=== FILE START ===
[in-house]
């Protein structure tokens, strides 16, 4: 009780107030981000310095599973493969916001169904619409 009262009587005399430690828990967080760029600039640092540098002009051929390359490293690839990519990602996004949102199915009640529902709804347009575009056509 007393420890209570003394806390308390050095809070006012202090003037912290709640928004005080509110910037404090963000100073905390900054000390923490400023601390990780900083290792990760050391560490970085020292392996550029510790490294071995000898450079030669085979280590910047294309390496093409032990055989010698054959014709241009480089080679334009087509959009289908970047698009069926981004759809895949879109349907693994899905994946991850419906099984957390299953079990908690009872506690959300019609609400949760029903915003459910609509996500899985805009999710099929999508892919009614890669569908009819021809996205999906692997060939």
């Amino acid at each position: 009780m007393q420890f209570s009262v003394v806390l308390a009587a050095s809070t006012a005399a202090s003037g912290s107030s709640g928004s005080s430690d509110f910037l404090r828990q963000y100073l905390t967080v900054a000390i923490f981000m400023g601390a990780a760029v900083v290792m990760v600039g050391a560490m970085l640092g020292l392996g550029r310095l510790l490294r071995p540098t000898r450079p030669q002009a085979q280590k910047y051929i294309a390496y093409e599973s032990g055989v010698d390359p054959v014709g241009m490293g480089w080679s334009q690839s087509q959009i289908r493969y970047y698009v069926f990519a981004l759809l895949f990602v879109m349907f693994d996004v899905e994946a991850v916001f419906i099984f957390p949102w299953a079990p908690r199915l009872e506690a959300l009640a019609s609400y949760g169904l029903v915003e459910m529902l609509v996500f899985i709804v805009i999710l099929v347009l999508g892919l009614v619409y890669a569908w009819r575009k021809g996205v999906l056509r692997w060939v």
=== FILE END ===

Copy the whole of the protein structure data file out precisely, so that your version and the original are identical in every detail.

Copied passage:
[in-house]
């Protein structure tokens, strides 16, 4: 009780107030981000310095599973493969916001169904619409 009262009587005399430690828990967080760029600039640092540098002009051929390359490293690839990519990602996004949102199915009640529902709804347009575009056509 007393420890209570003394806390308390050095809070006012202090003037912290709640928004005080509110910037404090963000100073905390900054000390923490400023601390990780900083290792990760050391560490970085020292392996550029510790490294071995000898450079030669085979280590910047294309390496093409032990055989010698054959014709241009480089080679334009087509959009289908970047698009069926981004759809895949879109349907693994899905994946991850419906099984957390299953079990908690009872506690959300019609609400949760029903915003459910609509996500899985805009999710099929999508892919009614890669569908009819021809996205999906692997060939």
């Amino acid at each position: 009780m007393q420890f209570s009262v003394v806390l308390a009587a050095s809070t006012a005399a202090s003037g912290s107030s709640g928004s005080s430690d509110f910037l404090r828990q963000y100073l905390t967080v900054a000390i923490f981000m400023g601390a990780a760029v900083v290792m990760v600039g050391a560490m970085l640092g020292l392996g550029r310095l510790l490294r071995p540098t000898r450079p030669q002009a085979q280590k910047y051929i294309a390496y093409e599973s032990g055989v010698d390359p054959v014709g241009m490293g480089w080679s334009q690839s087509q959009i289908r493969y970047y698009v069926f990519a981004l759809l895949f990602v879109m349907f693994d996004v899905e994946a991850v916001f419906i099984f957390p949102w299953a079990p908690r199915l009872e506690a959300l009640a019609s609400y949760g169904l029903v915003e459910m529902l609509v996500f899985i709804v805009i999710l099929v347009l999508g892919l009614v619409y890669a569908w009819r575009k021809g996205v999906l056509r692997w060939v």